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Thu Sep 29 13:56:31 SAST 2016

Gordhan missed fuel levy chance to kill e-tolls - Outa

Matthew le Cordeur | 24 February, 2016 20:31
Outa, which originally focused on its opposition to road agency Sanral’s e-toll system in Gauteng, has transformed into a body that challenges government on the misuse of taxpayers’ money. File photo
Image by: SIMON MATHEBULA

How can the government increase the general fuel levy by 60c over two years, but can’t add another 9c to cover e-tolls, Outa chairperson Wayne Duvenage questioned on Wednesday.

Reacting to Finance Minister Pravin Gordhan’s budget speech in which he announced another 30c fuel levy hike, Duvenage said “it seems strange government claims it cannot place an additional 9 cents on the fuel levy to cover e-tolls as this will affect the poor, yet it has no problem increasing the general fuel levy by 60 cents over the past two years”.

Outa, which originally focused on its opposition to road agency Sanral’s e-toll system in Gauteng, has transformed into a body that challenges government on the misuse of taxpayers’ money.

Minister Gordhan goes after soft targets - not serious on corruption

“While the government's decision to increase fuel levy by 30 cents a litre was predictable during this time of low fuel prices, we are concerned these high fuel levies (now at 36% of the fuel price), will give rise to over R110bn in the general fuel levies (fuel levy and RAF), which is over 200% up on this revenue stream of a decade ago,” said Duvenage.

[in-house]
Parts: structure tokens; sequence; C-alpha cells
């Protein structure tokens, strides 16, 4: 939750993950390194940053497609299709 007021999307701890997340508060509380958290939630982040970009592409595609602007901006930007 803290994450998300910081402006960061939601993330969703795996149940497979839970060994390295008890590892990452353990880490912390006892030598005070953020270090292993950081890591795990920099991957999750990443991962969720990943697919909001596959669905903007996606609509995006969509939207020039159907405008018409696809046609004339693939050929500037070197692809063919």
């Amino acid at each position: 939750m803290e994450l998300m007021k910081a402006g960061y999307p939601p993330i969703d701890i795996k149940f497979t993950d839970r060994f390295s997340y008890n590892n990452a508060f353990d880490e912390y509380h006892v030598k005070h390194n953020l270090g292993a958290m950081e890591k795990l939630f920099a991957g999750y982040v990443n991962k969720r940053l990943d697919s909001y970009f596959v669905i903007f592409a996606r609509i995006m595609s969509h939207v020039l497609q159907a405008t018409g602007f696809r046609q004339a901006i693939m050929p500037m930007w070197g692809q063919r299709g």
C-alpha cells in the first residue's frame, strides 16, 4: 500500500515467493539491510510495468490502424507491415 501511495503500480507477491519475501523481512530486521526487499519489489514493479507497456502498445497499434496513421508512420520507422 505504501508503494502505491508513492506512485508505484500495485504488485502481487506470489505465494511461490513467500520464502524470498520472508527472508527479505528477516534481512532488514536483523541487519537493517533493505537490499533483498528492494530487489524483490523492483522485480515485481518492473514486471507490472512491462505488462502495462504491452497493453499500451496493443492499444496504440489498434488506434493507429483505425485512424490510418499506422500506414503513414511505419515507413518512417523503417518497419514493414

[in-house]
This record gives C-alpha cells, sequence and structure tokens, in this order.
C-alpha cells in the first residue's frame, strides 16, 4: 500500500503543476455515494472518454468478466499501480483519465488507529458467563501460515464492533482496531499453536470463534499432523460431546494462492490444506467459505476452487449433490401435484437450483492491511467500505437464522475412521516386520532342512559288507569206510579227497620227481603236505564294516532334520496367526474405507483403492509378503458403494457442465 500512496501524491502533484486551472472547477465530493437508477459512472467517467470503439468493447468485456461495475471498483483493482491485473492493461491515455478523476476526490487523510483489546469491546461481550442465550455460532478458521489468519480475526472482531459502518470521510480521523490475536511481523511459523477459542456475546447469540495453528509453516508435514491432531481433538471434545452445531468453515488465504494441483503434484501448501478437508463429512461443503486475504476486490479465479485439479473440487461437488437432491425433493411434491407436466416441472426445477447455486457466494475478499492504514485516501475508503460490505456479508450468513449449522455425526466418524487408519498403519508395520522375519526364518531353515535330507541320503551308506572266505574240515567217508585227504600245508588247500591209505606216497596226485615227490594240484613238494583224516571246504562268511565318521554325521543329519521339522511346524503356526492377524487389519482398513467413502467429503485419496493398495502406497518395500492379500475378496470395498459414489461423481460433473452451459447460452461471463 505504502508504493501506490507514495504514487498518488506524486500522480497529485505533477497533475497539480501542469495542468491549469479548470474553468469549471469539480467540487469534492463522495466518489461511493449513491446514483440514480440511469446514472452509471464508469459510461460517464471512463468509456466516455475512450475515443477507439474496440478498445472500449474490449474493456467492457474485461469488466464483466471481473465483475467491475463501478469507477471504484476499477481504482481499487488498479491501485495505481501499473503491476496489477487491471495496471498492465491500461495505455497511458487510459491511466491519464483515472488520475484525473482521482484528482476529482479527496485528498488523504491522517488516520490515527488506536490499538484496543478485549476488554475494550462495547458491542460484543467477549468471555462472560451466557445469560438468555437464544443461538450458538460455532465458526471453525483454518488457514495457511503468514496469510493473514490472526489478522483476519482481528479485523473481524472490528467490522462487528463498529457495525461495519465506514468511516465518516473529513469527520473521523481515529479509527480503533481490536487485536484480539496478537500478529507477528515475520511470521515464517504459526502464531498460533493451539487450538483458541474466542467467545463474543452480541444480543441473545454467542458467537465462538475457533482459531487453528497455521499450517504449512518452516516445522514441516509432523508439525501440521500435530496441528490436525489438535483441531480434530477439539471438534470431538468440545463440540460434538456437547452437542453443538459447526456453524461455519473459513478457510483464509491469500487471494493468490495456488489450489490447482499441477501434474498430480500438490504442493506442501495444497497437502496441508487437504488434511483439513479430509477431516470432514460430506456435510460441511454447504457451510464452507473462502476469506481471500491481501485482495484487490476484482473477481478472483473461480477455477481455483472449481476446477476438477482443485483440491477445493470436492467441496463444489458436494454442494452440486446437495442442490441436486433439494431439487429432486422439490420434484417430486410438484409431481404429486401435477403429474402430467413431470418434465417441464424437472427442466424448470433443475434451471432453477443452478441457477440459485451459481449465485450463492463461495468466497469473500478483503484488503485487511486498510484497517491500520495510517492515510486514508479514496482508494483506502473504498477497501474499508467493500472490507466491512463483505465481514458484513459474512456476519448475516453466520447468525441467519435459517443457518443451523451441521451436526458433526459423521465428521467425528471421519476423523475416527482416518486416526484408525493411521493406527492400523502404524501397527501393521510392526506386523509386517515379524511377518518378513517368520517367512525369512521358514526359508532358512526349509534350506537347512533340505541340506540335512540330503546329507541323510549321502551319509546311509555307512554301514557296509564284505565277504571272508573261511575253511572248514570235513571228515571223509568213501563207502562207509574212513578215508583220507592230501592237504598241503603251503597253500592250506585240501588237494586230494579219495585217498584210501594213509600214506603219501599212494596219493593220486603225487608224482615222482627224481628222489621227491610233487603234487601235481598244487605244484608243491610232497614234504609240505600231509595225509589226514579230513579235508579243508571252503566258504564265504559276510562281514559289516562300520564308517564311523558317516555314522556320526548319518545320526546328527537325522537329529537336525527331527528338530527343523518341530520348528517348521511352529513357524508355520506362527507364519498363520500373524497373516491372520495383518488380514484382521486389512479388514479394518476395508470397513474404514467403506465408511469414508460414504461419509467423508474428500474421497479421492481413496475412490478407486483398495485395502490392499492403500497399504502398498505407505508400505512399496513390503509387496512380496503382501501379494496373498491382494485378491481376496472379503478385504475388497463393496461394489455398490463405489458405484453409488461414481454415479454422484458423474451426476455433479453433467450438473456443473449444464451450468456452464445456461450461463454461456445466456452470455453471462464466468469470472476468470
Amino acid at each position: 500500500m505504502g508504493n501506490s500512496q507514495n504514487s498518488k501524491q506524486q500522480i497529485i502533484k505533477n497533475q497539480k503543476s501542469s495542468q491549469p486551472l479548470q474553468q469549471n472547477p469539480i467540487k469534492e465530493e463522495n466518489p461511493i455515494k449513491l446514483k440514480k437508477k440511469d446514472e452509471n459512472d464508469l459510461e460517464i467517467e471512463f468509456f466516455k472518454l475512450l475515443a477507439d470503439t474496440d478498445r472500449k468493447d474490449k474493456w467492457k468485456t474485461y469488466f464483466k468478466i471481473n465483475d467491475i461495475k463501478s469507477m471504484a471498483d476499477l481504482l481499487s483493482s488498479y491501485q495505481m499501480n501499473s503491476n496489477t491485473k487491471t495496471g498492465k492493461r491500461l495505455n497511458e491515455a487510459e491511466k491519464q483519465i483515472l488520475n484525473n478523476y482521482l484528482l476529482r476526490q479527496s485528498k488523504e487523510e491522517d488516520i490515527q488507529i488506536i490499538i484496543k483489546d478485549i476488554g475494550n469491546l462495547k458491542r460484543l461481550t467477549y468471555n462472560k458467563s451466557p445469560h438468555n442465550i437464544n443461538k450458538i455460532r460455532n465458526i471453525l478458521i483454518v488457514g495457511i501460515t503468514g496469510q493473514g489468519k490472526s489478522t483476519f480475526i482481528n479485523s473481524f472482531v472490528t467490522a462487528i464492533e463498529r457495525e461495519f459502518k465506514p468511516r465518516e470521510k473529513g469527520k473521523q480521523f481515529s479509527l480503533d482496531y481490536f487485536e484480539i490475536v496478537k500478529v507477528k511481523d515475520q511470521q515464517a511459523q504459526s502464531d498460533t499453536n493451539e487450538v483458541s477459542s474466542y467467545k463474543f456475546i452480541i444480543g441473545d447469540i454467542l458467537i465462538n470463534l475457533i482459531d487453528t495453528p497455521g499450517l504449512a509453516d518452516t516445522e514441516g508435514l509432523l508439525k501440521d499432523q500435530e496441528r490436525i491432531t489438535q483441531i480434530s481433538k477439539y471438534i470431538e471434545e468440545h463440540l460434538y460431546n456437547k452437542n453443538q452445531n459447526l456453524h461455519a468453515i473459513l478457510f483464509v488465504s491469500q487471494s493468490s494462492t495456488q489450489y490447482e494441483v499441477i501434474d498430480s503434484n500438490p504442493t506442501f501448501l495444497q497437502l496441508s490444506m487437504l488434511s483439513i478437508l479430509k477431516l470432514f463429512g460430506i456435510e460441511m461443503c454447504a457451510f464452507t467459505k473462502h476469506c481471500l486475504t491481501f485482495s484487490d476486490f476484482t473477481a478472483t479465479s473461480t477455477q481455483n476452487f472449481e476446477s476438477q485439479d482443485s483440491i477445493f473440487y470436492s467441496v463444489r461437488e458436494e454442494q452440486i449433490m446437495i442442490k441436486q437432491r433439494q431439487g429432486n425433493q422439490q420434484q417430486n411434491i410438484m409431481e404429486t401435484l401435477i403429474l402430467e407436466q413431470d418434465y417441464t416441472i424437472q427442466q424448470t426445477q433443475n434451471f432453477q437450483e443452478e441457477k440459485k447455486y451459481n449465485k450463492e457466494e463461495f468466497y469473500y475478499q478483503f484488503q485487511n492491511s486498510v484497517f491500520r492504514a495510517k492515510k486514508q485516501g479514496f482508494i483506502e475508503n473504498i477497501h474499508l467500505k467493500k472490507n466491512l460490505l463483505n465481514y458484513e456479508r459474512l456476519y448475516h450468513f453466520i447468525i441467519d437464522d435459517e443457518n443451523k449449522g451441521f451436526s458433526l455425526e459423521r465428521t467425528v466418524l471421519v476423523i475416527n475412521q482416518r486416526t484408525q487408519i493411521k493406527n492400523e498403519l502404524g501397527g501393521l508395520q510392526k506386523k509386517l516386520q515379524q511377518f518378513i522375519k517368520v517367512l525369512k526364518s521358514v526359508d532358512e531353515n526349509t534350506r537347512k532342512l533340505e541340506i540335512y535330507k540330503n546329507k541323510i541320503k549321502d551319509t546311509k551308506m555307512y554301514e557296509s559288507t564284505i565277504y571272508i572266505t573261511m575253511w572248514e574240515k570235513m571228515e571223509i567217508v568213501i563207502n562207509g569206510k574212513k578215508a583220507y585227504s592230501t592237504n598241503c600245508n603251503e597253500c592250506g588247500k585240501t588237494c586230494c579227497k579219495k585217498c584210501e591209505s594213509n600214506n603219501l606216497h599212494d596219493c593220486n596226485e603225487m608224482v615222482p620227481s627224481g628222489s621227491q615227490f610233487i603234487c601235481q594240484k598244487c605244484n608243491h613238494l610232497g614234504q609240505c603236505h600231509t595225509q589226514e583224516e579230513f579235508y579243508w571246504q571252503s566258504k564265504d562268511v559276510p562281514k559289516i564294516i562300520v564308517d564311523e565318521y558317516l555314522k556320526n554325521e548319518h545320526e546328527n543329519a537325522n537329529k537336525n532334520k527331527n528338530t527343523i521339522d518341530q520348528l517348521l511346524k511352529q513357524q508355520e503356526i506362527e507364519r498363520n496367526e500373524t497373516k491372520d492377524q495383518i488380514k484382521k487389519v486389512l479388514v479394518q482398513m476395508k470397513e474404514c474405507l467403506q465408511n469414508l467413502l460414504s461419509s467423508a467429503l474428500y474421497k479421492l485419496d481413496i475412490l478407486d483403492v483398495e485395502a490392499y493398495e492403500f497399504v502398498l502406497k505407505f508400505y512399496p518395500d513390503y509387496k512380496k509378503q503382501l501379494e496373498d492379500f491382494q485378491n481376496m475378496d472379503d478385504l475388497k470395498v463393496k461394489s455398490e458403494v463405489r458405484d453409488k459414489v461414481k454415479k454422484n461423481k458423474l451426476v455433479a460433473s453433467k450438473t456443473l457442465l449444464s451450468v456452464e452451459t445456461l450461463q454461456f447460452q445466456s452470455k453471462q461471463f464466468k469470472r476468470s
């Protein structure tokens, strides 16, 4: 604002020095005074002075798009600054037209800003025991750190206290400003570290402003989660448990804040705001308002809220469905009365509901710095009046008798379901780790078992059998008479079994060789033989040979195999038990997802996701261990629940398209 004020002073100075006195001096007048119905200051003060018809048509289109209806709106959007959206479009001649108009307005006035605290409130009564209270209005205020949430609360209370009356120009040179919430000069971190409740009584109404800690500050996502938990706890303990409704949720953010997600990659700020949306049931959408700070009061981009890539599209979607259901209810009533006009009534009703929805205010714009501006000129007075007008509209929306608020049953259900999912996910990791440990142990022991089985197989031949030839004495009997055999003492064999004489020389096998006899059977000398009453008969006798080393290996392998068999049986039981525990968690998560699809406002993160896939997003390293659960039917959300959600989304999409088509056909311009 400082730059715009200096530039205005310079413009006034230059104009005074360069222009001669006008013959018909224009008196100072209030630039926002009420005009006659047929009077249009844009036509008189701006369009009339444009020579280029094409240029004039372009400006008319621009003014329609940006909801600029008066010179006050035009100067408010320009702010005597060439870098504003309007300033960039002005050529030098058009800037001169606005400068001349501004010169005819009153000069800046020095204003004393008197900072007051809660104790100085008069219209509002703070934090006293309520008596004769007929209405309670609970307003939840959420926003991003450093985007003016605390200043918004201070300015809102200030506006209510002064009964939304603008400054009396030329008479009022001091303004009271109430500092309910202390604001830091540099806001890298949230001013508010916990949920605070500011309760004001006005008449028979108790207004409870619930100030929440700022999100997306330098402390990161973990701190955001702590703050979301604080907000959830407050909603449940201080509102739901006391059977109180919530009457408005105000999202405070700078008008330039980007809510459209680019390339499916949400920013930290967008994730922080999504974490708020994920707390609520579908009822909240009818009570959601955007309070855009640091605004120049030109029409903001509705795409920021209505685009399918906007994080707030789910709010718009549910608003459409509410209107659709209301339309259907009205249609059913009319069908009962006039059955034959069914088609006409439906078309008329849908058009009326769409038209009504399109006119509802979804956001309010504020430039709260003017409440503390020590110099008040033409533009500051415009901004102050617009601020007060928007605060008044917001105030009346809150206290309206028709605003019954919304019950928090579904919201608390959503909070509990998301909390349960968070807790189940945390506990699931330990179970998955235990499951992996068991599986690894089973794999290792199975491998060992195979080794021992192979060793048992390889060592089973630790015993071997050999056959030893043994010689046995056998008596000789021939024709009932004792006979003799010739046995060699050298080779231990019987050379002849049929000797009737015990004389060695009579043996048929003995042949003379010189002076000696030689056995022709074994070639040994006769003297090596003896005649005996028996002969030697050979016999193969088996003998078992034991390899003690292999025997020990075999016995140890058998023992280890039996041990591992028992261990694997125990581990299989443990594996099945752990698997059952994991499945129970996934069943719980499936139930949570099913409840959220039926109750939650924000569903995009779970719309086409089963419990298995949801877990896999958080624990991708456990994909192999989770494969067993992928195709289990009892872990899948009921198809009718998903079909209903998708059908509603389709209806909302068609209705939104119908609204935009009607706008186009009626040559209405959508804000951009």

“The taxes applied to motorists and the transport industry will unfortunately be passed on to all citizens and will push up the cost of living.”

“Despite increasing the fuel levy, e-tolls remain a double taxation on Gauteng motorists and have become a farce and waste of taxpayers' money,” he said.

Duvenage was not happy there was not enough focus on corruption and mismanagement. 

“Government must work harder to get its house in order and show meaningful action to plug the holes in the bucket and deal with corruption,” he said.

“Government should start undoing the superficial taxes, which add no value and realise that we cannot tax ourselves into prosperity, but should rather be introducing significant changes to our regulatory and tax environment to meaningfully stimulate investment into South Africa.”

Source News 24

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